The "100 concerts in 5 days" that launched London's latest and most apostrophe free arts venue, Kings Place, have impressed us with the range of events presented. Sunday afternoon saw a concert that might be lost among the glitzier names on display, but deserves mention. Composers have to start somewhere, and here the spnm provided an opportunity for two composers from their shortlist to present works for string quartet, performed by the Brodsky Quartet.
Sir Peter Maxwell Davies, who earlier gave a wide ranging and insightful lecture on the theme of music as a mirror of the world, had chosen the two works, and explained that he'd deliberately picked music that was unlike his own. He spoke with both composers (we wish there had been microphones: Hall One's acoustic is very sensitive and it was difficult to hear what they were saying over the rustling of the audience) about their works before the Brodskys performed them.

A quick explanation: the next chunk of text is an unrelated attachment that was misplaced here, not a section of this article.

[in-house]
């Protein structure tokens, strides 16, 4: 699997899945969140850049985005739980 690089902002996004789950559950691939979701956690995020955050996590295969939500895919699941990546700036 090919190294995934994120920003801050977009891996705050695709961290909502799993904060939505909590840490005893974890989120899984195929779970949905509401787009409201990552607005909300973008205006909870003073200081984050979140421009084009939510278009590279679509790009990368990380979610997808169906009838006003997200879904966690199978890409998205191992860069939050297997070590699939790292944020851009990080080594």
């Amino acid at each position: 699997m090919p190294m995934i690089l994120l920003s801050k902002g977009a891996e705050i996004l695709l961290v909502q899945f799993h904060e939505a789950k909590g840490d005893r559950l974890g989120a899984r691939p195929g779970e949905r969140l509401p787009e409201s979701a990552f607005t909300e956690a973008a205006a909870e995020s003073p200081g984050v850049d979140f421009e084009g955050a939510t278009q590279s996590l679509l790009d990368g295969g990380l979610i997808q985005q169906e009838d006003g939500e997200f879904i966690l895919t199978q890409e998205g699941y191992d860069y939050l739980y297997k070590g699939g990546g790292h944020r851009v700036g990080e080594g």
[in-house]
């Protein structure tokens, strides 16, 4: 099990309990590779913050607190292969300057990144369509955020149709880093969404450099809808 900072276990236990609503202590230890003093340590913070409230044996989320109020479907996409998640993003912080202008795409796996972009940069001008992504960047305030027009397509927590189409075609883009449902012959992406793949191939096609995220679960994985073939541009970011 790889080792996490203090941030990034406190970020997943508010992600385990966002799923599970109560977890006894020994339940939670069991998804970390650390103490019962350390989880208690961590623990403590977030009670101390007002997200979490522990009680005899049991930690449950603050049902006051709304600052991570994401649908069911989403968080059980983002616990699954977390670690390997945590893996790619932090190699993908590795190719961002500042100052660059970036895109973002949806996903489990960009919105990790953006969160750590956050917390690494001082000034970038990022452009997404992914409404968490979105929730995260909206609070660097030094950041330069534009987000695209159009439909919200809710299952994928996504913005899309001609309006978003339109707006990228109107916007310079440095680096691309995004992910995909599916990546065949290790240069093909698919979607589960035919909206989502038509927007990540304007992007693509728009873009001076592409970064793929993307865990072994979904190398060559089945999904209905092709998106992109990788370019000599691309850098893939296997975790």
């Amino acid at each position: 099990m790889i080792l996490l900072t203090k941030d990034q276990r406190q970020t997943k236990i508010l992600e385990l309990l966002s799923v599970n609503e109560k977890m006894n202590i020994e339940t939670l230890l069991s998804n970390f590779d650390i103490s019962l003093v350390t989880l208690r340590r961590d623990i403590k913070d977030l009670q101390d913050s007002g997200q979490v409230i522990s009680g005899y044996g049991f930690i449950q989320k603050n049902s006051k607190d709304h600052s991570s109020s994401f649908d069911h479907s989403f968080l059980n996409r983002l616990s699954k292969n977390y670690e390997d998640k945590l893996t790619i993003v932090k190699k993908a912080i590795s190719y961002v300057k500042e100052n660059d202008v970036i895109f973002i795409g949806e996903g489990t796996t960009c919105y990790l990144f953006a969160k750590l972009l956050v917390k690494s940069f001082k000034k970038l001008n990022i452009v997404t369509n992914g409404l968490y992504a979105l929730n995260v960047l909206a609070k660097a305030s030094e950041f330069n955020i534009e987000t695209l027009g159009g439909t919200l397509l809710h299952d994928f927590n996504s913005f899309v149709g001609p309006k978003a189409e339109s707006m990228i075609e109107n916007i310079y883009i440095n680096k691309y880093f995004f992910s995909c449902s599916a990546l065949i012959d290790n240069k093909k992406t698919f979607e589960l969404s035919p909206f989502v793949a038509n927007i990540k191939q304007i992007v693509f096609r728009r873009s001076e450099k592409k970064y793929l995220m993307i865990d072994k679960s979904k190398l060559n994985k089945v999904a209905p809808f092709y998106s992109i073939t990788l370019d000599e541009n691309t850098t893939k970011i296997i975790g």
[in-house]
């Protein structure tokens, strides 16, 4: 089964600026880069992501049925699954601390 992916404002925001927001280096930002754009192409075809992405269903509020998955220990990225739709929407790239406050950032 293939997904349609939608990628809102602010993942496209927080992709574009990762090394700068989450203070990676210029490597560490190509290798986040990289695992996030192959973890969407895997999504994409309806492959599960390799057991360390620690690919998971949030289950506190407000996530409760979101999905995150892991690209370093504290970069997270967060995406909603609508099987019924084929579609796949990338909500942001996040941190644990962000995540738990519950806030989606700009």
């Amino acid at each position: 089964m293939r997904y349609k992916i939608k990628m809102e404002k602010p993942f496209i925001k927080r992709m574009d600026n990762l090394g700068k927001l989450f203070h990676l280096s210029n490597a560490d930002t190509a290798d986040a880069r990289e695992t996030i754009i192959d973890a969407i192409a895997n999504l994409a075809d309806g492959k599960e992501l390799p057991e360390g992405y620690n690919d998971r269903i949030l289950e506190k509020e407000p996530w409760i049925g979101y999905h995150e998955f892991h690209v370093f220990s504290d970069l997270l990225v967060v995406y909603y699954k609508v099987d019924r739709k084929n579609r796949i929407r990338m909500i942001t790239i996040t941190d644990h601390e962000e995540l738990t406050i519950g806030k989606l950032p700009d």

Liz Johnson's Intricate Web was inspired, she told us, by the elaborate construction of a spider's web, and attempted to weave itself in similar fashion. Unfortunately the spider in question left the half digested influences of several other composers entangled in the web, and the result was a disjointed affair, although there were some wonderfully ethereal textures along the way. More satisfying was Oliver Waespi's Weisser Atem ["white breath"], which took as its starting point the experience of seeing a glacier, (something Maxwell Davies has had experience of himself, although his Antarctic Symphony is a very different beast from this), and floated lyrical lines over a slowly moving, almost static harmony. From simple materials, deployed with great economy, Waespi built a rich palette that conveyed an impressive sense of monumental space.